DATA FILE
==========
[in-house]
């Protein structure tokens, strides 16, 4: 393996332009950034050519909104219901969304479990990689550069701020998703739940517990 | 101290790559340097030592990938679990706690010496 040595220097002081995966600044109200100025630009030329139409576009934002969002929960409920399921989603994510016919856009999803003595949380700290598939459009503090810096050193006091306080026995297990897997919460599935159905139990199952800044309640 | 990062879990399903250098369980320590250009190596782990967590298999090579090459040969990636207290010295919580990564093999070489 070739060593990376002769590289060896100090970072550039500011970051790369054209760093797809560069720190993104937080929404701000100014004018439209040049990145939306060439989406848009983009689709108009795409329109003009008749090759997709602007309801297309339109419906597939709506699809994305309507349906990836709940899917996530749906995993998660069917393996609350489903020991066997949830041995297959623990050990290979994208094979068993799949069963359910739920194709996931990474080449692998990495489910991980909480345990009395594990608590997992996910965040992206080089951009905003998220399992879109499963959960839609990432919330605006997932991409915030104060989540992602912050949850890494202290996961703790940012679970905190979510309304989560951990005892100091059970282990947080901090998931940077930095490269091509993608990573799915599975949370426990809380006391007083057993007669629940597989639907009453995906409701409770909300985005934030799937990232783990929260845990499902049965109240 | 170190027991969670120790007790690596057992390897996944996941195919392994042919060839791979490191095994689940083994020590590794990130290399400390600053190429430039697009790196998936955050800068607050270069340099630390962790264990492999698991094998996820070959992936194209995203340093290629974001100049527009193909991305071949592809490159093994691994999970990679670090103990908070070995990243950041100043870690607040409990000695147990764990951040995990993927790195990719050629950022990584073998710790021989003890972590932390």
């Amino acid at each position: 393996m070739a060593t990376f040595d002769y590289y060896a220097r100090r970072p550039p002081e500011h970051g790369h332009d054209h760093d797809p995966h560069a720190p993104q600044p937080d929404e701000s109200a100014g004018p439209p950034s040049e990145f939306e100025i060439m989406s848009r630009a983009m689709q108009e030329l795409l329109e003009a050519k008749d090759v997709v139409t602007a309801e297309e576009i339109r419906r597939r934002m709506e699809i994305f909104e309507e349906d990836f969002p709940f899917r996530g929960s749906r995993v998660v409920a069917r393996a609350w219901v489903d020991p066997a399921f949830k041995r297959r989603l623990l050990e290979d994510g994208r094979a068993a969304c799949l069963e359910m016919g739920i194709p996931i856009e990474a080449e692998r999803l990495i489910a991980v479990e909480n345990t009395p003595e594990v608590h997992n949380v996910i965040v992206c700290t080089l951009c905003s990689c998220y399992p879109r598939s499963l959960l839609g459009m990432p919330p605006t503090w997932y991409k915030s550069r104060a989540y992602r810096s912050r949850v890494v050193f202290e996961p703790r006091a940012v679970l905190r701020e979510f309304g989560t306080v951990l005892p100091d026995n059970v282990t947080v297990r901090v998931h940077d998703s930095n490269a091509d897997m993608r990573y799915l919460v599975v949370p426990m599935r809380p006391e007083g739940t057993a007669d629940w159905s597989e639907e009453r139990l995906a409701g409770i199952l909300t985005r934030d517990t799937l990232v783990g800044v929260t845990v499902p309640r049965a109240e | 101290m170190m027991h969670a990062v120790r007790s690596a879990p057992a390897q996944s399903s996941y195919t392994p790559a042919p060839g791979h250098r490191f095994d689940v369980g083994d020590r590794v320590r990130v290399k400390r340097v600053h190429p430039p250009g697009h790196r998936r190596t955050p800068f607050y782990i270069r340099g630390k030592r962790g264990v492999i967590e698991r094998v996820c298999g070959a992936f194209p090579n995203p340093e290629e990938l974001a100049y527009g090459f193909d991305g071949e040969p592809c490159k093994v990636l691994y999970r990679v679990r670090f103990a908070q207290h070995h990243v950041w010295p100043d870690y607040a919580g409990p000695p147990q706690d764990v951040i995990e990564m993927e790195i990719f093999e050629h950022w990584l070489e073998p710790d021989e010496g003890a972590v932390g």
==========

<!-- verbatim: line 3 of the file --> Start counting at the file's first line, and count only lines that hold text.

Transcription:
């Amino acid at each position: 393996m070739a060593t990376f040595d002769y590289y060896a220097r100090r970072p550039p002081e500011h970051g790369h332009d054209h760093d797809p995966h560069a720190p993104q600044p937080d929404e701000s109200a100014g004018p439209p950034s040049e990145f939306e100025i060439m989406s848009r630009a983009m689709q108009e030329l795409l329109e003009a050519k008749d090759v997709v139409t602007a309801e297309e576009i339109r419906r597939r934002m709506e699809i994305f909104e309507e349906d990836f969002p709940f899917r996530g929960s749906r995993v998660v409920a069917r393996a609350w219901v489903d020991p066997a399921f949830k041995r297959r989603l623990l050990e290979d994510g994208r094979a068993a969304c799949l069963e359910m016919g739920i194709p996931i856009e990474a080449e692998r999803l990495i489910a991980v479990e909480n345990t009395p003595e594990v608590h997992n949380v996910i965040v992206c700290t080089l951009c905003s990689c998220y399992p879109r598939s499963l959960l839609g459009m990432p919330p605006t503090w997932y991409k915030s550069r104060a989540y992602r810096s912050r949850v890494v050193f202290e996961p703790r006091a940012v679970l905190r701020e979510f309304g989560t306080v951990l005892p100091d026995n059970v282990t947080v297990r901090v998931h940077d998703s930095n490269a091509d897997m993608r990573y799915l919460v599975v949370p426990m599935r809380p006391e007083g739940t057993a007669d629940w159905s597989e639907e009453r139990l995906a409701g409770i199952l909300t985005r934030d517990t799937l990232v783990g800044v929260t845990v499902p309640r049965a109240e | 101290m170190m027991h969670a990062v120790r007790s690596a879990p057992a390897q996944s399903s996941y195919t392994p790559a042919p060839g791979h250098r490191f095994d689940v369980g083994d020590r590794v320590r990130v290399k400390r340097v600053h190429p430039p250009g697009h790196r998936r190596t955050p800068f607050y782990i270069r340099g630390k030592r962790g264990v492999i967590e698991r094998v996820c298999g070959a992936f194209p090579n995203p340093e290629e990938l974001a100049y527009g090459f193909d991305g071949e040969p592809c490159k093994v990636l691994y999970r990679v679990r670090f103990a908070q207290h070995h990243v950041w010295p100043d870690y607040a919580g409990p000695p147990q706690d764990v951040i995990e990564m993927e790195i990719f093999e050629h950022w990584l070489e073998p710790d021989e010496g003890a972590v932390g």